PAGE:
Here’s what we learned from the Bruins' 2-1 overtime loss to the St. Louis Blues on Wednesday night at the Scottrade Center:

1) This team is now bona-fide playoff material. 

We knew this was coming for months after the Black and Gold went on an epic three-month hot streak that catapulted them to second place in the Atlantic Division and within a couple of wins of catching the Tampa Bay Lightning. Now that the Bruins have hit the 100-point mark and clinched the playoffs with the overtime point they got Wednesday, it’s now going to be about positioning for the postseason. That means giving all their injured players ample time to heal and be as close to 100 percent as possible and perhaps even eventually giving up on catching the Lighting for the No. 1 overall seed if it means sacrificing anything for full readiness in the postseason. But that’s a story for the first few weeks of April. On this Thursday, let’s just appreciate a Bruins team that’s clinched a playoff berth weeks ahead of time and is considered one of the odds-on favorites to go on a run this spring. Whether it’s fighting through the adversity of  injuries, getting major contributions from perhaps the best rookie class in the history of the Black and Gold or showing the heart of a champion in many, many memorable comeback wins, the Bruins have shown an “aura of greatness” this season. Not the greatness that comes along with being a longstanding dynasty, but the greatness that comes along with the promise they hold for doing great things in the Stanley Cup playoffs. This Bruins team is worth your time and interest and could very well produce the best sports experience for a Boston fan this spring. All of those bode very well for where the Bruins are headed.

2) How about that Ryan Donato? 

Two goals in two games is pretty darned good for the 21-year-old and he once again showed his nose for the net and his excellent shot while burying a puck on edge in the slot area thanks to a bad decision Alex Pietrangelo. All that being said, Donato was very quiet after that point in a heavy, physical game and didn’t do much after Dmitri Jaskin blasted him into the side boards in the second period. Clearly, Donato is courageous for a young guy and has the willingness to go to the scoring areas, but it will be instructive to see how he responds to the heavy, hard-hitting treatment he’s going to get in the NHL. As he scores and gets notoriety, there is going to be more punishment and hard hits thrown his way and it’s going to be up to him to adjust and continue to be as effective. Donato will get that chance, but he now knows it’s not going to be as easy as it looked on that first night at the Garden.

3) The Bruins could use some good health soon.

With Zdeno Chara, Charlie McAvoy, David Backes and Rick Nash among others missing from the lineup, the Bruins become a much smaller, weaker team that’s increasingly easy to pick on. That’s exactly what the Blues did after falling behind early. There were heavy St. Louis hits thrown all over the ice, including the culmination when Brayden Schenn drilled David Krejci in the corner of the rink. The Bruins never really responded to any of it and instead just kept taking hits and eventually got totally worn down in the third period and overtime when they were just hanging on for their playoff point. Certainly, they can survive in games here or there playing that way, but more Bruins are going to get hurt if opponents are allowed to simply tee off on them as they did on Wednesday night. That won’t be good for anybody associated with the Black and Gold.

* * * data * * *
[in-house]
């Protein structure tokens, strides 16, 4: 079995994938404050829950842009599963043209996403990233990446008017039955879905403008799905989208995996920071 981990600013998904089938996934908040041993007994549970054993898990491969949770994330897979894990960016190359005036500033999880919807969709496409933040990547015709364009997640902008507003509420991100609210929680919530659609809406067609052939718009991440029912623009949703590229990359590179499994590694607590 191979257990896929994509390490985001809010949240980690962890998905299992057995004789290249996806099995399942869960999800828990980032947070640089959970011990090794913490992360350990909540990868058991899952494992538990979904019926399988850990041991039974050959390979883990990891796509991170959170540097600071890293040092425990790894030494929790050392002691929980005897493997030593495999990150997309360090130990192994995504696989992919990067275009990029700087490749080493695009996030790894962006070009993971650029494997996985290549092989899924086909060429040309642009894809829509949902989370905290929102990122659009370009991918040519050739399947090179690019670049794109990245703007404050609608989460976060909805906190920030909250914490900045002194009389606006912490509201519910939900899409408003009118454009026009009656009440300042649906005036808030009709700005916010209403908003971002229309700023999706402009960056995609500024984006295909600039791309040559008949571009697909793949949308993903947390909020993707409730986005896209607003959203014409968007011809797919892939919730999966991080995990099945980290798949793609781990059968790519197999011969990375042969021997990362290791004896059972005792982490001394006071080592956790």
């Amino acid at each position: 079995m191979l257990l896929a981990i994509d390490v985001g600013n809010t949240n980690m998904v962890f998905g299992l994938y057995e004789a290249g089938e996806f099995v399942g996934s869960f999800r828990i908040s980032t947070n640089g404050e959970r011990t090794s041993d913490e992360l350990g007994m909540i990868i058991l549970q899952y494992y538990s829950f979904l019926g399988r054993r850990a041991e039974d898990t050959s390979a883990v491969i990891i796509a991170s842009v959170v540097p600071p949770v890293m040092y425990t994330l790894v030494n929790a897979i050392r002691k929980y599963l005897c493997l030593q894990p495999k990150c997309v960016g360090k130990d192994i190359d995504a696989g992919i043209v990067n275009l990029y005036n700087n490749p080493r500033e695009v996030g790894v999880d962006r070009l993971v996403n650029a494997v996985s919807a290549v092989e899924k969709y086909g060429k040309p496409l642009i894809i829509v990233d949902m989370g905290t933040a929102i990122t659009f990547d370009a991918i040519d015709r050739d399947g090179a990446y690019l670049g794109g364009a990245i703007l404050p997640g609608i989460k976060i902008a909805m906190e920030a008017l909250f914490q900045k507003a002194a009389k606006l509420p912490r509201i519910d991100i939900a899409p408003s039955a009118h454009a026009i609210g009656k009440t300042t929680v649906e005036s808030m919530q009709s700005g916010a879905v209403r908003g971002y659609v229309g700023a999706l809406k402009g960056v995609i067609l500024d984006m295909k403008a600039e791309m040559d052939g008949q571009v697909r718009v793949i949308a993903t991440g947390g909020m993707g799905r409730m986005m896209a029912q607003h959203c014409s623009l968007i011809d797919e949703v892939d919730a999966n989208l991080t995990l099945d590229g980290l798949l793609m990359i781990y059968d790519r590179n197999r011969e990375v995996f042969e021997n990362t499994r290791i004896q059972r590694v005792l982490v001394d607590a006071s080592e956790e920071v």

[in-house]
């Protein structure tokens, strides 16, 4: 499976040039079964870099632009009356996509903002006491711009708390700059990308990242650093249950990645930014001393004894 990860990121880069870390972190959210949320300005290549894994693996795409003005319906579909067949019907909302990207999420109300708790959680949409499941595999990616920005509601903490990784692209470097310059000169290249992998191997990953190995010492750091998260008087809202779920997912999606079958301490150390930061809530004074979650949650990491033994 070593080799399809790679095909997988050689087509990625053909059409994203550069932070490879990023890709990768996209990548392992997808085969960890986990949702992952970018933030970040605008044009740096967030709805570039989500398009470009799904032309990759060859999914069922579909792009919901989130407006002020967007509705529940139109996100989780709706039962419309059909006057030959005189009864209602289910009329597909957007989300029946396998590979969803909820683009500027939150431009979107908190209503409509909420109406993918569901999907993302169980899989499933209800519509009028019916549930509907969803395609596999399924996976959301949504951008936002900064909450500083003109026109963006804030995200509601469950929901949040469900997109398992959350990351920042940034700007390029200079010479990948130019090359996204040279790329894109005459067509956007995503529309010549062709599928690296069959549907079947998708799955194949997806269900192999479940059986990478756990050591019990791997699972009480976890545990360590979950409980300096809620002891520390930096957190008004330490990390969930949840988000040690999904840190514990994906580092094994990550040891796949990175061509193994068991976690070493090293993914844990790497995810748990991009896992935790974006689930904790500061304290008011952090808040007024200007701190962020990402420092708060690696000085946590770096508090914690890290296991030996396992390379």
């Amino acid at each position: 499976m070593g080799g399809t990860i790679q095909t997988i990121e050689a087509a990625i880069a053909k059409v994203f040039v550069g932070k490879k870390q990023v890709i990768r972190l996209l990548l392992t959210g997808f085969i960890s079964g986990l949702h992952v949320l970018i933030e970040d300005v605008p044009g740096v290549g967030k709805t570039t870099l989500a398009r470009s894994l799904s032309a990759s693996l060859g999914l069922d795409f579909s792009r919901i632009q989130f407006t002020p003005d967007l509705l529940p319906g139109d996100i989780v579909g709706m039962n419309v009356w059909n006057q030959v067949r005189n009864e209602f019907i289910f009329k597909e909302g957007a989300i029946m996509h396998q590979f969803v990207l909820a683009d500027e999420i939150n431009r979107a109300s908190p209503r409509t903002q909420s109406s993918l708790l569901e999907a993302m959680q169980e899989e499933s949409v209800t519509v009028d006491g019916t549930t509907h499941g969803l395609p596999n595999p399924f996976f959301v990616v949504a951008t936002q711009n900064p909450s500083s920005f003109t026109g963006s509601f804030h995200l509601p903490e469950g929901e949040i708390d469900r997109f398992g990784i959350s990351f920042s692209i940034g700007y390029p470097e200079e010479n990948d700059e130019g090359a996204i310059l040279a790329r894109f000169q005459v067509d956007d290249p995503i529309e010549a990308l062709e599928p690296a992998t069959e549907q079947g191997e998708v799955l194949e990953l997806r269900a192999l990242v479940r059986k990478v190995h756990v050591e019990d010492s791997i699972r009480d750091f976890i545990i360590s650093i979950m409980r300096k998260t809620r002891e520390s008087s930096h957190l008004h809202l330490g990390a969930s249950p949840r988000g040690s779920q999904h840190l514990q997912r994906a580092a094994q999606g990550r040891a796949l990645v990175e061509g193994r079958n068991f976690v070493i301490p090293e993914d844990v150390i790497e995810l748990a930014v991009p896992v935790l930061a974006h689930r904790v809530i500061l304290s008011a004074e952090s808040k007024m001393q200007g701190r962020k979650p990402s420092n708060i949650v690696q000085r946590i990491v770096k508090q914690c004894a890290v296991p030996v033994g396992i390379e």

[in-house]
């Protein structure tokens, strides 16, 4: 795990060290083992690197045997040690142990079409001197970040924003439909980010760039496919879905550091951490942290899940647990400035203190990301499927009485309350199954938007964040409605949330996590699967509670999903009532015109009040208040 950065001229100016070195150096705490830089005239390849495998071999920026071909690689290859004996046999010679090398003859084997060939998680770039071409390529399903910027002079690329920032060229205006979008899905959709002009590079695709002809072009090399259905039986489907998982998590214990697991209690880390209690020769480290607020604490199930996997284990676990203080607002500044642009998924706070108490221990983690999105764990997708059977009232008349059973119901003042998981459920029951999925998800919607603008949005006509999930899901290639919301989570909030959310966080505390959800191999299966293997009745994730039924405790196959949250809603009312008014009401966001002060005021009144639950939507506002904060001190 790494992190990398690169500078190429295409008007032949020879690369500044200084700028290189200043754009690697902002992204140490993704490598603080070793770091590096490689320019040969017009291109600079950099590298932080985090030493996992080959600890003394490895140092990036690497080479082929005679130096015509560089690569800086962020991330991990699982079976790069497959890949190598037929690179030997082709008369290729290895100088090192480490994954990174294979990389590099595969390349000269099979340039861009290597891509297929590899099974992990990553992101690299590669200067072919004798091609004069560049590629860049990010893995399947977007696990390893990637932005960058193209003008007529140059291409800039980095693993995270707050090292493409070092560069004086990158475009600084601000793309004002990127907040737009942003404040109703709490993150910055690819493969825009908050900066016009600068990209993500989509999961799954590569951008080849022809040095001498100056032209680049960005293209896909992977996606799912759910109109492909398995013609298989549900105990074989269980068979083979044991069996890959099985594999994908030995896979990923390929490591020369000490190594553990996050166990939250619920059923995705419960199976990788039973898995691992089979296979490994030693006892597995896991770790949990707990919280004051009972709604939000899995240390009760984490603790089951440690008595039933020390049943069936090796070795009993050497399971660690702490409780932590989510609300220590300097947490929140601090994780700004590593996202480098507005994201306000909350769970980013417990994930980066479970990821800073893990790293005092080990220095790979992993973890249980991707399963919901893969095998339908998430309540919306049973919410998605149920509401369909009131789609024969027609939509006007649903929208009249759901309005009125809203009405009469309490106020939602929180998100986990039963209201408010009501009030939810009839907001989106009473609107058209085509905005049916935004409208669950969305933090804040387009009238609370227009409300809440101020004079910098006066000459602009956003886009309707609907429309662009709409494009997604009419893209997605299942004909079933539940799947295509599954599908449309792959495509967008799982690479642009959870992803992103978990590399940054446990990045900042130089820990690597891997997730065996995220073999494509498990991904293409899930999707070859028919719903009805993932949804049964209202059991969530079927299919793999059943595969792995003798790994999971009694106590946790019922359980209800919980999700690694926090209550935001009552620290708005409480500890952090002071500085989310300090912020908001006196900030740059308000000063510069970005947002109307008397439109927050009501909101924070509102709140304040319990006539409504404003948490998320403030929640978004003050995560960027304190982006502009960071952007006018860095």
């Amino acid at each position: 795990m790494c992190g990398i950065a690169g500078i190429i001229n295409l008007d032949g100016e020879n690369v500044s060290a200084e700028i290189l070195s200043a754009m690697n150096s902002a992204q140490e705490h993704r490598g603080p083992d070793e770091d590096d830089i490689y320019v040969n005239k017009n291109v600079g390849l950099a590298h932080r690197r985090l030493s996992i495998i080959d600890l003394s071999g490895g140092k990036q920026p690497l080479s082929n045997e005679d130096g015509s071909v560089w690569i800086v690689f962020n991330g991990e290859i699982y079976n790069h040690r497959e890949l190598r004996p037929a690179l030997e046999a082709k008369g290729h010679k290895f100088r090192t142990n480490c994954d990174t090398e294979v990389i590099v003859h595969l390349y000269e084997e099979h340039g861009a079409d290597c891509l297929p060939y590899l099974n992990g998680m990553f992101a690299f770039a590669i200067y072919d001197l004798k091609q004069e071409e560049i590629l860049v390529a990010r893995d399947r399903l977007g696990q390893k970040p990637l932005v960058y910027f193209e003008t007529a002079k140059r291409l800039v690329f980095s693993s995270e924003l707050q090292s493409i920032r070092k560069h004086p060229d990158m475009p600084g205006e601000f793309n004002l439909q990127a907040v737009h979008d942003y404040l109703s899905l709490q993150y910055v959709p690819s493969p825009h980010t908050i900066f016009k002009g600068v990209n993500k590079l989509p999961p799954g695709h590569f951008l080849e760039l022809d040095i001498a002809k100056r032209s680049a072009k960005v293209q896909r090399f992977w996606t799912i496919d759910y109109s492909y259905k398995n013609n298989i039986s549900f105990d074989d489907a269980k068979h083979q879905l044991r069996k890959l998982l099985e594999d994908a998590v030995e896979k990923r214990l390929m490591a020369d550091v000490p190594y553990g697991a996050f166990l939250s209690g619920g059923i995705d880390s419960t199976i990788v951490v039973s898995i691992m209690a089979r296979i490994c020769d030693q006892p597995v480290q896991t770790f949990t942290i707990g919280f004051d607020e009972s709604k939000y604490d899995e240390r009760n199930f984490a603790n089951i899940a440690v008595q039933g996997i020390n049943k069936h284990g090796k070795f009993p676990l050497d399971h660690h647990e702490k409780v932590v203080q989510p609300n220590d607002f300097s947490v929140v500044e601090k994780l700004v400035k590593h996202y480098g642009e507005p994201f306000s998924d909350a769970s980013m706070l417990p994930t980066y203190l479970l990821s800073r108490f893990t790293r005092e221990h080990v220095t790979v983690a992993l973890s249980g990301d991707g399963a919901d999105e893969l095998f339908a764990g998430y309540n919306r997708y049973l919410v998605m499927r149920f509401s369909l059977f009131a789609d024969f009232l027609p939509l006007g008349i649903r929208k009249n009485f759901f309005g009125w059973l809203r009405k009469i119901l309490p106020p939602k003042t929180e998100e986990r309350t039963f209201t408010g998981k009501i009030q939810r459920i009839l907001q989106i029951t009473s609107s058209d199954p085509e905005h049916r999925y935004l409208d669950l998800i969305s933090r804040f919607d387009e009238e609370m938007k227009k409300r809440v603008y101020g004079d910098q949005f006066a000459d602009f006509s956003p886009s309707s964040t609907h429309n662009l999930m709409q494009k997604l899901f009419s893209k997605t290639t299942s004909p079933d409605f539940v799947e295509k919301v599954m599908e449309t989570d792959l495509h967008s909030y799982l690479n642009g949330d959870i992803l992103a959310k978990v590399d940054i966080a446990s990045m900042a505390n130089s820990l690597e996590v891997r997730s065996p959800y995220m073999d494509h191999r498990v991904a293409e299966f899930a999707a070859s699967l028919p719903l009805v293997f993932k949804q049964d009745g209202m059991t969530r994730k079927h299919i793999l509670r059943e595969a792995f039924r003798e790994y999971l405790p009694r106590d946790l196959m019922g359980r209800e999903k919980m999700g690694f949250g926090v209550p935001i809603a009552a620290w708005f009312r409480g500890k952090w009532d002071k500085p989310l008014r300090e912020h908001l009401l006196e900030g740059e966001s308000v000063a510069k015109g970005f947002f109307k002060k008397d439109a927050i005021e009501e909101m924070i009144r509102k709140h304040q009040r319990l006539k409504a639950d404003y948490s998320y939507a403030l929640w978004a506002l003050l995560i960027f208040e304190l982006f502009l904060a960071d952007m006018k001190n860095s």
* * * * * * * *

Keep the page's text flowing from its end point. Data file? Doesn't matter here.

*Anton Khudobin was blaming himself for the two goals allowed after the game was over, but the truth is that the Bruins wouldn’t have even got their playoff-clinching point if Khudobin hadn’t stopped a Dmitri Jaskin shot with his goalie mask in the closing seconds. Khudobin was the losing goalie, but he made the big save when the Bruins needed him on Thursday night.

*Donato scored the only goal of the night for the Bruins on a loose puck in the slot that was on edge. He now has two goals and
four points in his first two NHL games. Donato was pretty quiet after that, but how much can you really expect out of the 21-year-old at this point?

*All of the St. Louis offense was supplied by Jaden Schwartz, who beat the Bruins with a wrist shot from the top of the face-off circle in the third period and then went on a breathtaking one-man rush in OT for the game-winner. Schwartz stepped up with Vladimir Tarasenko down and injured right now.


*One shot on net for David Pastrnak in 20-plus minutes. He did alter the path of the Alex Pietrangelo clearing attempt that turned into Ryan Donato’s goal, but was otherwise quiet in a very physical game.

*Nick Holden played almost 25 minutes of ice time and blocked four shots in the absence of Boston’s top three defensemen and was, by and
large, pretty good throughout the game. But he did back off and give Schwartz way too much room to work with on the tying goal. It was also a tough line change as well, but somebody needs to step up and slow down the Blues there.

*Danton Heinen was called for slashing in the second period on a play that was literally a one-handed tap with the stick on a completely
inconsequential play. The NHL really needs to take a chill pill with these slashing calls. That one was bogus.